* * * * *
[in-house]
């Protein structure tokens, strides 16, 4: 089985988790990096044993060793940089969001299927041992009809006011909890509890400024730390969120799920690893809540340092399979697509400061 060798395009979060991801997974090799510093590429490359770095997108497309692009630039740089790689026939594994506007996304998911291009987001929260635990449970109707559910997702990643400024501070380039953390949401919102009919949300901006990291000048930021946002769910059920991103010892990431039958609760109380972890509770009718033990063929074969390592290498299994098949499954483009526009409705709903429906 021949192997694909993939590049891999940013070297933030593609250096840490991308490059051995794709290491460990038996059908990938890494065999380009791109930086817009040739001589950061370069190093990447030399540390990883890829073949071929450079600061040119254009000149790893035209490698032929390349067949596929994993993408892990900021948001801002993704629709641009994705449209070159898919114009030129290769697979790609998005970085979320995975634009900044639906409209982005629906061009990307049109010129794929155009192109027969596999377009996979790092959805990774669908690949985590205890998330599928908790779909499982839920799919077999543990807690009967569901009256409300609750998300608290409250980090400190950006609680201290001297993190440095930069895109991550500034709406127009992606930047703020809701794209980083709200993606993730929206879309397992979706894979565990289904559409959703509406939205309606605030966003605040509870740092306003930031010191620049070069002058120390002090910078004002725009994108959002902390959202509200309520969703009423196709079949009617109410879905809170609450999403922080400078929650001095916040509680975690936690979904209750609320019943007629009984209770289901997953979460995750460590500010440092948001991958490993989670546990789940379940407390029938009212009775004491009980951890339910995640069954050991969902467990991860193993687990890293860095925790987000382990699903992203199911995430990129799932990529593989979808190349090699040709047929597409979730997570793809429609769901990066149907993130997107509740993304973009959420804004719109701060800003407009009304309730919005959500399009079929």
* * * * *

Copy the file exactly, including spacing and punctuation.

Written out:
[in-house]
């Protein structure tokens, strides 16, 4: 089985988790990096044993060793940089969001299927041992009809006011909890509890400024730390969120799920690893809540340092399979697509400061 060798395009979060991801997974090799510093590429490359770095997108497309692009630039740089790689026939594994506007996304998911291009987001929260635990449970109707559910997702990643400024501070380039953390949401919102009919949300901006990291000048930021946002769910059920991103010892990431039958609760109380972890509770009718033990063929074969390592290498299994098949499954483009526009409705709903429906 021949192997694909993939590049891999940013070297933030593609250096840490991308490059051995794709290491460990038996059908990938890494065999380009791109930086817009040739001589950061370069190093990447030399540390990883890829073949071929450079600061040119254009000149790893035209490698032929390349067949596929994993993408892990900021948001801002993704629709641009994705449209070159898919114009030129290769697979790609998005970085979320995975634009900044639906409209982005629906061009990307049109010129794929155009192109027969596999377009996979790092959805990774669908690949985590205890998330599928908790779909499982839920799919077999543990807690009967569901009256409300609750998300608290409250980090400190950006609680201290001297993190440095930069895109991550500034709406127009992606930047703020809701794209980083709200993606993730929206879309397992979706894979565990289904559409959703509406939205309606605030966003605040509870740092306003930031010191620049070069002058120390002090910078004002725009994108959002902390959202509200309520969703009423196709079949009617109410879905809170609450999403922080400078929650001095916040509680975690936690979904209750609320019943007629009984209770289901997953979460995750460590500010440092948001991958490993989670546990789940379940407390029938009212009775004491009980951890339910995640069954050991969902467990991860193993687990890293860095925790987000382990699903992203199911995430990129799932990529593989979808190349090699040709047929597409979730997570793809429609769901990066149907993130997107509740993304973009959420804004719109701060800003407009009304309730919005959500399009079929």